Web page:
The 5 Best Jazz Christmas Albums

01
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The Best Christmas Jazz

Sound of Christmas
Courtesy of Universal

When Christmas comes around, it's time to pay extra close attention to all those Christmas TV commercials, clear some extra space on the credit cards and think of ways to thoroughly overspend your budget (and plan for the ensuing financial hangover in January).

Better yet, why not invite some friends over for some good food and conversation or snuggle up with your significant other for a little fireplace warmth? They’re both better options than being trampled by the huddled masses of Black Friday and will benefit greatly from the right soundtrack.

For that portion of the party planning, herewith are the 5 best jazz Christmas albums of all time. Ho, ho, ho, jazzbo.

02
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Vince Guaraldi: 'A Charlie Brown Christmas' (1965)

Charlie Brown Christmas
Courtesy Concord Music

There are those who scoff -- including maybe Guaraldi himself -- but who can resist the gentle swing of “O Tannenbaum,” the chiming ring of “My Little Drum” or the beauty of “Hark The Herald Angels Sing (and wonder which angel, exactly, is Harold)?

And even the biggest Scrooge of all has the inner drive to dance like Snoopy when he hears “Linus And Lucy,” even if it happens only once a year.

03
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Various Artists: 'Hipster's Holiday' (1999)

hipsters holiday
Courtesy Rhino

Subtitled "Vocal Jazz and R&B Classics," this 18-song collection from the folks at Rhino Records truly is a hipsters holiday. A couple of cuts from "Jingle Bell Swing" are duplicated here but, otherwise, the fare here is fun and unique.

Mabel Scott’s “Boogie Woogie Santa Claus” sounds like it’s straight from a '40s nightclub, Pearl Bailey’s “Five Pound Box of Money” is hilarious, and Julia Lee and Her Boyfriends’ “Christmas Spirit,” albeit a little downtrodden, is heartfelt and delicious.

Skip the vastly overplayed Eartha Kitt version of “Santa Baby” and ignore the hideous cover of Louis Armstrong dressed in a Santa suit.

04
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Ella Fitzgerald: 'Ella Wishes You a Swinging Christmas' (1960)

Ella Fitzgerald
Courtesy of Universal

“It’s in the bag,” Ella Fitzgerald says, as she puts a wrap around her version of “Santa Claus Is Coming to Town,” one of a dozen and a half holiday tunes Miss Ella recorded back in 1960. Many decades later, there’s still no one who’s done it better.

Along with paying homage to her Christmas-y friends (Rudolph, Frosty, Santa), Fitzgerald jams on “Good Morning Blues,” melts into the lovely acoustic guitar ballad “The Secret of Christmas” like an ice cube in a Manhattan and soars on “What Are You Doing New Year’s Eve,” just to keep things interesting. Frank DeVol’s arrangements are perfect, even the ones with the background singers.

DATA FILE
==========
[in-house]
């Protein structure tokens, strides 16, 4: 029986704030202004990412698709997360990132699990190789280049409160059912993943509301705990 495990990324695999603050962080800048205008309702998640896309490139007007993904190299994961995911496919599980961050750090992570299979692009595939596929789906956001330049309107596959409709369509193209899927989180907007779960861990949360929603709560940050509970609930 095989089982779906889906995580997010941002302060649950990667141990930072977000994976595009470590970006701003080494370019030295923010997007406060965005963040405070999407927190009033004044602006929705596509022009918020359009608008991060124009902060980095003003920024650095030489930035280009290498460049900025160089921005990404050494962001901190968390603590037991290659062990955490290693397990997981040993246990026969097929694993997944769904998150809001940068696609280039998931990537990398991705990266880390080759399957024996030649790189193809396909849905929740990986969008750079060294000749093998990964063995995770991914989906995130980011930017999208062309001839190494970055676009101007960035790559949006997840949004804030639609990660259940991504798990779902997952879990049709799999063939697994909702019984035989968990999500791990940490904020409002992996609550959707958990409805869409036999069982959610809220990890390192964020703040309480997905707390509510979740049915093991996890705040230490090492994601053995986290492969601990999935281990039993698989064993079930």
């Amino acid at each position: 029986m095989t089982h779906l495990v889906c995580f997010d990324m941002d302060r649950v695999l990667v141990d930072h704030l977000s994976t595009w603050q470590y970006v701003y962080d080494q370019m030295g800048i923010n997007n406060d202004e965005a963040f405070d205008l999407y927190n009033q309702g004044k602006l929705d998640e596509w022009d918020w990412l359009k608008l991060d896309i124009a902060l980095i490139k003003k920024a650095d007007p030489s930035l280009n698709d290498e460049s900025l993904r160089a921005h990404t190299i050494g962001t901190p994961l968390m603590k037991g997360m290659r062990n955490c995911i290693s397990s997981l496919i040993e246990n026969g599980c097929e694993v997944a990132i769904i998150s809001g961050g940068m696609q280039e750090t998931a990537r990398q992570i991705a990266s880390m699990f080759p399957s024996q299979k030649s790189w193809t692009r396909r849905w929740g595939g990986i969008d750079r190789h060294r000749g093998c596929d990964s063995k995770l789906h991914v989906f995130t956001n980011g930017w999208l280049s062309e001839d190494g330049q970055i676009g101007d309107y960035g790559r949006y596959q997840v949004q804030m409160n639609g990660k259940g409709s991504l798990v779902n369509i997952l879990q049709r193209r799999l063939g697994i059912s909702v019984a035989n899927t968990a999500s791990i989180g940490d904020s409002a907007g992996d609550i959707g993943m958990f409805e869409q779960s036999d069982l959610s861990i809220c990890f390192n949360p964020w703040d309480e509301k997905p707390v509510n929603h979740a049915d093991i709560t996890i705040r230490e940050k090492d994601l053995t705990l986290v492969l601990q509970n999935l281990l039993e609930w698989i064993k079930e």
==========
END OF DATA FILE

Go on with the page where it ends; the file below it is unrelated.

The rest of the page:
05
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Ramsey Lewis Trio: 'Sound Of Christmas' (1961)

Sound of Christmas
Courtesy of Universal

Originally recorded in 1961, Ramsey Lewis’ ​"Sounds of Christmas" might be just 29 minutes long but, like those precious minutes in front of the fireplace wrapped in an imitation bear skin rug, it’s a half hour well spent.

Lewis made this record with Eldee Young on bass and Red Holt on drums; they were arguably his best foils ever and, as a trio, they sounded as if they were of one mind. True to form, the music is sensitive sometimes and funky always, even when string man Riley Hampton adds his arrangements to the proceedings. The title cut, alone, sounds like one big party, and the band’s rendition of “The Christmas Song” is as good as they come.

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Various Artists: 'Jingle Bell Swing' (1999)

Jingle Bell Swing
Courtesy of Sony

Sony Music scoured their catalog back in 1999 to put together this compilation, and it stills stands up well, provided you’re not looking to sing-a-long.

Duke Ellington's “Jingle Bells” swings hard, and his orchestra’s rendition of “Dance of the Sugar Plum Fairy,” recast as “Sugar Rum Cherry,” is just a tad creepy, as if it could have very well been part of the original Grinch soundtrack.

There are a couple of fun though hardly standard cuts from Louis Prima (“Shake Hands With Santa Claus” and “What Will Santa Say? (When He Finds Everyone Swingin’)”) and a gorgeously dusky take on “The Christmas Song” offered by the lovely Carmen McRae.

There are also some weird things toward the end -- Miles Davis’ anti-commercialism rant “Blue Xmas” and a strange spoken word piece by Art Carney -- but that’s why it’s on the list (and Mannheim Steamroller is not).